KINGSPORT, Tenn. (UMNS) – In the summer of 2005, United Methodist Bishop James Swanson and his staff talked about possible mission projects they could pursue.
One staff member mentioned a book she had read over the weekend about the "lost boys" of Sudan. Swanson told of a photo e-mailed to him that morning showing a starving Sudanese child being watched by a nearby vulture. The bishop was haunted by the image and challenged staff in the Holston Annual (regional) Conference to act.
On Feb. 23, less than three years after that routine Tuesday morning meeting, Swanson signed a covenant with Bishop Daniel Wandabula of the East Africa Conference that includes Sudan. The covenant also was signed by Bishop Felton E. May, interim top executive of the United Methodist Board of Global Ministries.
The covenant formally establishes Holston as the first United Methodist conference or church to be in mission in south Sudan. The partnership will provide a school, clinic and other facilities in Yei, as well as educational assistance, church leadership development, volunteer labor and supplies.
Some fundraising already has provided land for the new facilities, pastors' salaries, a physician and nurse, school equipment and two wells in south Sudan. In addition, Holston Conference commits to raising $250,000 over the next two years.
The covenant signing was the centerpiece of a missions celebration held Feb. 22-24 at First Broad Street United Methodist Church in Kingsport, with the participation of Swanson, Wandabula and representatives from local and international agencies. The event also included workshops, worship services and planning meetings for First Broad Street members, conference leaders and others.
Swanson said he had come to recognize that "the salvation of south Sudan is my salvation."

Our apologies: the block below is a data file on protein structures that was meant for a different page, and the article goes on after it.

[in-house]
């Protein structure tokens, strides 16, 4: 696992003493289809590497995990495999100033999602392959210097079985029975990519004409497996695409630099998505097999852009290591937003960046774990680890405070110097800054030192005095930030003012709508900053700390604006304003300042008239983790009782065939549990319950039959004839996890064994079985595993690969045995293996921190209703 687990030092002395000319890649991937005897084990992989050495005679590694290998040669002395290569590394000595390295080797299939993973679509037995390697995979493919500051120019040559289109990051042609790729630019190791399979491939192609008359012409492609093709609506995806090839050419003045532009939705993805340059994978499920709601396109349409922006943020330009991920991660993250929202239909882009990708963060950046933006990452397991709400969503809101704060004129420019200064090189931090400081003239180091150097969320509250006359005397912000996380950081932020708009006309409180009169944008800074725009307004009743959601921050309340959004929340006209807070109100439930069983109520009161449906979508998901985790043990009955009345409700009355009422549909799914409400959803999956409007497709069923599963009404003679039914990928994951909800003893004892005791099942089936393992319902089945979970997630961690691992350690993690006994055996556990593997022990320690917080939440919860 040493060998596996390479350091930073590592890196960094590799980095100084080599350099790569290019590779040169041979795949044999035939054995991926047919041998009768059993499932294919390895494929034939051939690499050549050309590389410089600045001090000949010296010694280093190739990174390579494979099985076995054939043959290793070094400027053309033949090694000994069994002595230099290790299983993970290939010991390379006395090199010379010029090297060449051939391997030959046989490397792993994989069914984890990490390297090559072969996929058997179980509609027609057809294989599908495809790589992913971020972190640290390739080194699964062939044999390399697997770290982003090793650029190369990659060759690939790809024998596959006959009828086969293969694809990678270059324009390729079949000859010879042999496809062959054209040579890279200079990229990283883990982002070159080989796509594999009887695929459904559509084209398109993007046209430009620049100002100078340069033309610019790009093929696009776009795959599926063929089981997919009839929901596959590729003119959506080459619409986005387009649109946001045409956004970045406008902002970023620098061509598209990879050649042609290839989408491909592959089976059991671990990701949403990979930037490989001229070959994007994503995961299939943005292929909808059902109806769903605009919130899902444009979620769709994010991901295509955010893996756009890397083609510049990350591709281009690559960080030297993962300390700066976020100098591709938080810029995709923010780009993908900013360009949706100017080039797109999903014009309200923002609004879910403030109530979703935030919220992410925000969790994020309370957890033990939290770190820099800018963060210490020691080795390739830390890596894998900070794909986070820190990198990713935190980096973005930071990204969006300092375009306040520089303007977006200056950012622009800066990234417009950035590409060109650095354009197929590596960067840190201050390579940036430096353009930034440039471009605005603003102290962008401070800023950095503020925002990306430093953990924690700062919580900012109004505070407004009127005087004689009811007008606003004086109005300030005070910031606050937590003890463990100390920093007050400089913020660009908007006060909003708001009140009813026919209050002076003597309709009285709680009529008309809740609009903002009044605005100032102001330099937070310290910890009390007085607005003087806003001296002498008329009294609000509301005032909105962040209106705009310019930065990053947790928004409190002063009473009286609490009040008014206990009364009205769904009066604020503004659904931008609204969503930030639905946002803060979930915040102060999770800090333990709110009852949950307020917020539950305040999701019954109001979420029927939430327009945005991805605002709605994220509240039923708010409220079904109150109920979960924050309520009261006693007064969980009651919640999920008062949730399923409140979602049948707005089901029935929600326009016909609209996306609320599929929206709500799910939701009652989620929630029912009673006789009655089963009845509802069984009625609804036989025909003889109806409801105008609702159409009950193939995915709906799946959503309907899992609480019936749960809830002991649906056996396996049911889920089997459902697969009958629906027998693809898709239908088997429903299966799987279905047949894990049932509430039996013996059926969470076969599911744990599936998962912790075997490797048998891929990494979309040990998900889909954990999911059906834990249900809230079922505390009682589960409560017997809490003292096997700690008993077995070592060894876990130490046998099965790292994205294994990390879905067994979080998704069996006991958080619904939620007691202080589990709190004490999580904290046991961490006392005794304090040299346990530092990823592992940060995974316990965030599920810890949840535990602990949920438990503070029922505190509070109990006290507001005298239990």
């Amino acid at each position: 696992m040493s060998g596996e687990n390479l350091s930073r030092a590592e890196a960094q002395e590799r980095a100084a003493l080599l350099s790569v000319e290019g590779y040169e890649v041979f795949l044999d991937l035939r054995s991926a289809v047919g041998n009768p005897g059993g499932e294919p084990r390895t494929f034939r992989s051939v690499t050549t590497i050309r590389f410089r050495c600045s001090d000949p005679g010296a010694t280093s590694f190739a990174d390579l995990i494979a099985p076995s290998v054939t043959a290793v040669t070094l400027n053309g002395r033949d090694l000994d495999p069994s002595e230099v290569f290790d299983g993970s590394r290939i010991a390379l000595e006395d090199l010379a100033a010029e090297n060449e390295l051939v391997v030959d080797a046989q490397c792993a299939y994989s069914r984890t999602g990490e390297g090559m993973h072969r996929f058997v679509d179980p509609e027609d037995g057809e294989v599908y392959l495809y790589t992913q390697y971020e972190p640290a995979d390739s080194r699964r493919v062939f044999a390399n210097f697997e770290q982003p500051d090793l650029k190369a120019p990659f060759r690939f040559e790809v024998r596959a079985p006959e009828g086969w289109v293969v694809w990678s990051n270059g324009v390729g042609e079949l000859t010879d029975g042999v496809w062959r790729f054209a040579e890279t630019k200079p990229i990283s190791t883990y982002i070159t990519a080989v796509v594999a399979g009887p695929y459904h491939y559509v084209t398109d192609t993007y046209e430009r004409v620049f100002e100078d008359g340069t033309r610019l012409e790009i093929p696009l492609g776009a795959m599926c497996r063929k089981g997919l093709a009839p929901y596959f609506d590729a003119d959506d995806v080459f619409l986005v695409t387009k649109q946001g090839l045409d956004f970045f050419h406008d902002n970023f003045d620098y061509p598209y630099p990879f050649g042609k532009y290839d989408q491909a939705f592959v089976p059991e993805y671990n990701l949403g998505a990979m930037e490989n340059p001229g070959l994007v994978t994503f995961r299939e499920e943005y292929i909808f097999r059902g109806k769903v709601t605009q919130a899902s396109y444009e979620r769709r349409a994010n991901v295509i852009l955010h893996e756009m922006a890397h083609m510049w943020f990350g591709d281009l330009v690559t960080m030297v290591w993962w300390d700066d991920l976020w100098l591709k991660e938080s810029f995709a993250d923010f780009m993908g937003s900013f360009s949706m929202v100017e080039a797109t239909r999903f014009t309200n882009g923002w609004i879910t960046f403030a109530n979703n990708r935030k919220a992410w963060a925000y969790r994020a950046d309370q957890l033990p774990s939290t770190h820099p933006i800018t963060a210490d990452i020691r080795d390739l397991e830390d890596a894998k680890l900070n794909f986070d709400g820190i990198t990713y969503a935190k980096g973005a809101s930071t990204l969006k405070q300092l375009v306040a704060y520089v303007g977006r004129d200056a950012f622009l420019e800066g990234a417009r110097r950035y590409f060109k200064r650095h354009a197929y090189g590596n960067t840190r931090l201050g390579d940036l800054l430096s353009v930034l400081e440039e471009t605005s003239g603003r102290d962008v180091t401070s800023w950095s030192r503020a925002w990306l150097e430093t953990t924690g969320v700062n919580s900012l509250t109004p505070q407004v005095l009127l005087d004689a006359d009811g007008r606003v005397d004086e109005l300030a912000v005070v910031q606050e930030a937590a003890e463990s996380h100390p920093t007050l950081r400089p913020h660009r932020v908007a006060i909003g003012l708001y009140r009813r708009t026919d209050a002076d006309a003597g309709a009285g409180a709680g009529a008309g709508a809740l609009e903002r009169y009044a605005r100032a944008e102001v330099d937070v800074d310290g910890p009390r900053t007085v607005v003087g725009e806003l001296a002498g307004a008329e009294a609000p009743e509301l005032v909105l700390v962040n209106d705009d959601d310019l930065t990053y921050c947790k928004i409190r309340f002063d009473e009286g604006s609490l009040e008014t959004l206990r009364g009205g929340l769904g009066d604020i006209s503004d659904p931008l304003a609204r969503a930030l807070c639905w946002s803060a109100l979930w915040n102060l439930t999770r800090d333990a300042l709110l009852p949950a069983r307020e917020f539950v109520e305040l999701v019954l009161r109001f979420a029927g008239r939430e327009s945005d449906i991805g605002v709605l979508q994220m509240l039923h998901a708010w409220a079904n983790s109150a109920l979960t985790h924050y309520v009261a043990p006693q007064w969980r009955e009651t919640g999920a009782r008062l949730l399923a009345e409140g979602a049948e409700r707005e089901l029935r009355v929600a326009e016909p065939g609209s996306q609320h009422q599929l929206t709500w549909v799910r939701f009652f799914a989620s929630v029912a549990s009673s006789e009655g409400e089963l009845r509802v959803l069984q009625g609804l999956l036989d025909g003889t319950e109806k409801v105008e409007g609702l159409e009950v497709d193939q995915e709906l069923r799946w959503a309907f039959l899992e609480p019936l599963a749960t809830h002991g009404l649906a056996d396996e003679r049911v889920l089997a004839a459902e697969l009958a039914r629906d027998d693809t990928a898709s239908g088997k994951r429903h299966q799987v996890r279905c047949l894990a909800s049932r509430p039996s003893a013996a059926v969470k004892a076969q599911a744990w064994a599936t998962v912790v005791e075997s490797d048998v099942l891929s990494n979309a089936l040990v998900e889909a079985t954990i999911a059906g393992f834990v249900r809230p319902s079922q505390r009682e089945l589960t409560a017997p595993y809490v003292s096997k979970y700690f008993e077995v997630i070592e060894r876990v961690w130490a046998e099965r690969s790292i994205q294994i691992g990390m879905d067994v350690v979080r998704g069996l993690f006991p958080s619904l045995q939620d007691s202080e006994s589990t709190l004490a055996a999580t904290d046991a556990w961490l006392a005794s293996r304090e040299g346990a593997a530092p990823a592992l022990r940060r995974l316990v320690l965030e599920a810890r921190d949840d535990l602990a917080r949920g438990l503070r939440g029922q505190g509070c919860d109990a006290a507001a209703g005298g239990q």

"What’s killing the church is that people don’t see God in the church," the bishop said at a luncheon prior to the covenant signing. "When people see the world changed in Jesus Christ, they believe in something beyond their own power. They say, 'That’s a church I want to be part of.' … We’re not just in this to save the people of south Sudan, but we’re in this to save our own souls."
Wandabula led workshops on the state of Sudan following 50 years of civil war, and the challenges of fostering discipleship in a country with more than 500 languages, ravaging disease, and the spread of Islamic and cultic influences. Also leading workshops were East Africa Conference staff members Muwaya Kubona David and Suuti Samuel. They used a triangle to demonstrate the "vicious cycle of ignorance, poverty and disease" that they hope the partnership will address.
"We know through the power of the Holy Spirit that God will continue to empower us, to give us the vision to be faithful to this partnership," Wandabula said. "I am grateful that the Holston Annual Conference was the first conference to accept God’s call to come and work with south Sudan."